Trump to issue fresh travel ban 'very soon' after withdrawing appeal

#MuslimBan

US president said roll-out of ban targeting seven Muslim-majority nations had been 'very smooth,' but was scuppered by bad decision in court

Trump's administration dropped its appeal of court ruling that suspended his travel ban targeting refugees (Reuters)
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Friday 17 February 2017 9:40 UTC
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President Donald Trump's administration has dropped its appeal of a court ruling that suspended his travel ban targeting refugees and seven Muslim countries, saying it will replace the measure with a modified version.

The Justice Department announced the move on Thursday in a brief filed with the Ninth Circuit Court of Appeals in San Francisco. It said the new order would address complaints from a three-judge panel that parts of the order were unconstitutional.

"Rather than continuing this litigation, the President intends in the near future to rescind the Order and replace it with a new, substantially revised Executive Order to eliminate what the panel erroneously thought were constitutional concerns," the brief states.

"In so doing, the President will clear the way for immediately protecting the country rather than pursuing further, potentially time-consuming litigation," it added.

In a news conference on Thursday, Trump said his rollout of the travel ban was "very smooth," but the administration got a bad court decision. He said his new order would be written to conform to legal rulings.

"The new order is going to be very much tailored to what I consider to be a very bad decision," he said. "We can tailor the order to that decision and get just about everything, in some ways more."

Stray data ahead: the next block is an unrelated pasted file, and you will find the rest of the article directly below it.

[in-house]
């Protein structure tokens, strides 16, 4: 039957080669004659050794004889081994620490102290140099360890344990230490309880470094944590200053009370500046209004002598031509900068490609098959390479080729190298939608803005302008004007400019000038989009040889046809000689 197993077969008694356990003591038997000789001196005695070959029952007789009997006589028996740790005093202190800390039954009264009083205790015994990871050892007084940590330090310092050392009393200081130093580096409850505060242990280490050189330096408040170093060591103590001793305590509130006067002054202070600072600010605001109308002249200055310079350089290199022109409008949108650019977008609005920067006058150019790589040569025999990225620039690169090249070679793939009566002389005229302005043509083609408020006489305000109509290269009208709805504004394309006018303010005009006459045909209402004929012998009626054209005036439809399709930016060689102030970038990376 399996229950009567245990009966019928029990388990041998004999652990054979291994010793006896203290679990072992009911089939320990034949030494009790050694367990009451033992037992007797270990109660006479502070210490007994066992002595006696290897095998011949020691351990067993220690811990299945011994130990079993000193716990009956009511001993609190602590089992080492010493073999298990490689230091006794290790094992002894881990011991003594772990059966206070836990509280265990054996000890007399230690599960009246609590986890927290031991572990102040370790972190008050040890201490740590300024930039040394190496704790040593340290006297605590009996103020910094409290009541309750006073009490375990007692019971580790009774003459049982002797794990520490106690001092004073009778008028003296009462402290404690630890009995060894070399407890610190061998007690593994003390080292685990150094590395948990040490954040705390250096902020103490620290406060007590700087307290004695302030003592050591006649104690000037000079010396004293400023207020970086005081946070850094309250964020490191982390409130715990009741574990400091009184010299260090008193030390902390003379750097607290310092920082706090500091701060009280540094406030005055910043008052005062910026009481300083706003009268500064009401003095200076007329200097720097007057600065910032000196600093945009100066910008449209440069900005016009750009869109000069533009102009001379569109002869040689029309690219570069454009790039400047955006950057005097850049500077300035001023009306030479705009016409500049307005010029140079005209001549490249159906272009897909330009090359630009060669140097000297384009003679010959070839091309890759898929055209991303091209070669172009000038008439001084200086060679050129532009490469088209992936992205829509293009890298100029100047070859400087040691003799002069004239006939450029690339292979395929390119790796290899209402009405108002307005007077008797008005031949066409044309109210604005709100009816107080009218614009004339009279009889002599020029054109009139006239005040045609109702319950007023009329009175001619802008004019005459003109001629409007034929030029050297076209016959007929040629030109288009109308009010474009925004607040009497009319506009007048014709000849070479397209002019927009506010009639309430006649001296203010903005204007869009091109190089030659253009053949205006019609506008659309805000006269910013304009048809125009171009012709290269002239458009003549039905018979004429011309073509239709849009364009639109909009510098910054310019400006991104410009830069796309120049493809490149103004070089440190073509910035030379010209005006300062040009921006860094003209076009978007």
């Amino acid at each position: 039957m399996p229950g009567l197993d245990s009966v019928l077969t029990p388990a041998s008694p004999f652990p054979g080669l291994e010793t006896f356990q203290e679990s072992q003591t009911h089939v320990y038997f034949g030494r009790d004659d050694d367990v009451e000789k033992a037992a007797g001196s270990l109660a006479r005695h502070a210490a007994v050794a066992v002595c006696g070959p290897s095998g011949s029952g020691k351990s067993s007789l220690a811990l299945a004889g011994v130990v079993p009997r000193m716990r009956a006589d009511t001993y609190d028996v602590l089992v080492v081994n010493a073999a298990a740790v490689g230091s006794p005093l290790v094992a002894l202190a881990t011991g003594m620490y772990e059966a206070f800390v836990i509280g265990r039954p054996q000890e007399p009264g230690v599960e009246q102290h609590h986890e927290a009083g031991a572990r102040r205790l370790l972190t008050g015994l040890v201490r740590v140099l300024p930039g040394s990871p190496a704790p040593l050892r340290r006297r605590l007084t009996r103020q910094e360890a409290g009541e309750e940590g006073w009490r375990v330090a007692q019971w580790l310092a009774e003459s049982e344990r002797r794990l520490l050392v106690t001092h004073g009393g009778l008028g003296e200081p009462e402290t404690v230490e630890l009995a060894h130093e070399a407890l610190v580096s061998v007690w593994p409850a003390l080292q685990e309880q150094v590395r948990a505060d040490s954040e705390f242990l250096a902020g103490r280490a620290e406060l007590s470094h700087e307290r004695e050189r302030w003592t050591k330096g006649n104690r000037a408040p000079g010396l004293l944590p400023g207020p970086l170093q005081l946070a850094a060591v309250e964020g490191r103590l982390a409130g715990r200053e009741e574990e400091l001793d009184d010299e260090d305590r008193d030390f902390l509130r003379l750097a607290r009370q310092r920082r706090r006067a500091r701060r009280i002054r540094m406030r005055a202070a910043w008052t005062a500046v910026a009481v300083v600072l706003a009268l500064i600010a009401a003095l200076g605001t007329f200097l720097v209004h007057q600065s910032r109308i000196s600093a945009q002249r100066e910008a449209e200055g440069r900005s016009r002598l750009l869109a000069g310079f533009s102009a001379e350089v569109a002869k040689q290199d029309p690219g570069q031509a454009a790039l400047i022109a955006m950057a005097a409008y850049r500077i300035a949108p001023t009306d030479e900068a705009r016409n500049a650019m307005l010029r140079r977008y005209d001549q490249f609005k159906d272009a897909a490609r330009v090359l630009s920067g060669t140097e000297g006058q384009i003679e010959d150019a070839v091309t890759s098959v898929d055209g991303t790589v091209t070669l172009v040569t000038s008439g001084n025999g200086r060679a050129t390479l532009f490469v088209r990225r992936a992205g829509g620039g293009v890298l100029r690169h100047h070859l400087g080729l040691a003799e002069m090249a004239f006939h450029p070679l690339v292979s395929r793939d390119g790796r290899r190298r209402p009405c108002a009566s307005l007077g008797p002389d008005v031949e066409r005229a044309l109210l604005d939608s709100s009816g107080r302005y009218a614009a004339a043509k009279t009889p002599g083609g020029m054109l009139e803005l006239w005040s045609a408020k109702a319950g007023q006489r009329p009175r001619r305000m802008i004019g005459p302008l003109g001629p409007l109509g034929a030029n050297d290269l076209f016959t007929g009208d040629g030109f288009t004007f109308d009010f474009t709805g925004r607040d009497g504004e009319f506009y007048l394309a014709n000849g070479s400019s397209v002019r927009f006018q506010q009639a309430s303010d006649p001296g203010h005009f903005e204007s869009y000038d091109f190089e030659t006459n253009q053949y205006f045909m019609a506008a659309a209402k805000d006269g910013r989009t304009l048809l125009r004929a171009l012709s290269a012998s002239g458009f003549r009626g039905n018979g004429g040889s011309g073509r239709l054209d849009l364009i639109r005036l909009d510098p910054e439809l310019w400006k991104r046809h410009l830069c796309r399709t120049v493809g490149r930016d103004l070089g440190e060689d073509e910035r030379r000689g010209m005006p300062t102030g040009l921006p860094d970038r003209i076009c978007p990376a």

Trump has said his directive, issued last month, was necessary to protect the United States from attacks by militants. It barred people from Iran, Iraq, Libya, Somalia, Sudan, Syria and Yemen from entering the country for 90 days. Refugees were banned for 120 days, except those from Syria, who were banned indefinitely.

The abrupt implementation of the order, however, plunged the immigration system into chaos, sparking a wave of criticism from targeted countries, Western allies and some of America's leading corporations, especially technology companies, which lean heavily on foreign talent.

US District Judge James Robart in Seattle suspended the order nationwide after Washington state challenged its legality, eliciting a barrage of angry Twitter messages from Trump against the judge and the court system. A three-judge 9th US Circuit Court of Appeals panel last week upheld Robart's ruling.

The Justice Department court filing said Trump's order would be "substantially revised," but did not provide details. Last week, a congressional aide who asked not to be identified told Reuters that Trump might rewrite the original order to explicitly exclude green card holders, or permanent residents.

An unidentified 9th Circuit judge last week requested that the court's 25 full-time judges vote on whether that should be reconsidered by an 11-judge panel, known as en banc review.

While the Justice Department on Thursday did not seek en banc review, it did take issue with the 9th Circuit's ruling, saying "it should not remain circuit precedent," and asking that it be vacated when the president issues a new order.

In a separate court filing, the states of Washington and Minnesota said the 9th Circuit panel ruling "is firmly grounded in precedent". The appeals court should not reconsider the ruling, they said.

A poll by Pew Research Center released on Thursday shows that most Americans oppose the ban. Only 38 percent of respondents approve of it while 59 percent disapprove.

However, the issue shows clear divisions between US ethnic and religious communities. For example, only 11 percent of African Americans approve of the executive order, compared to 76 percent among white evangelical Christians.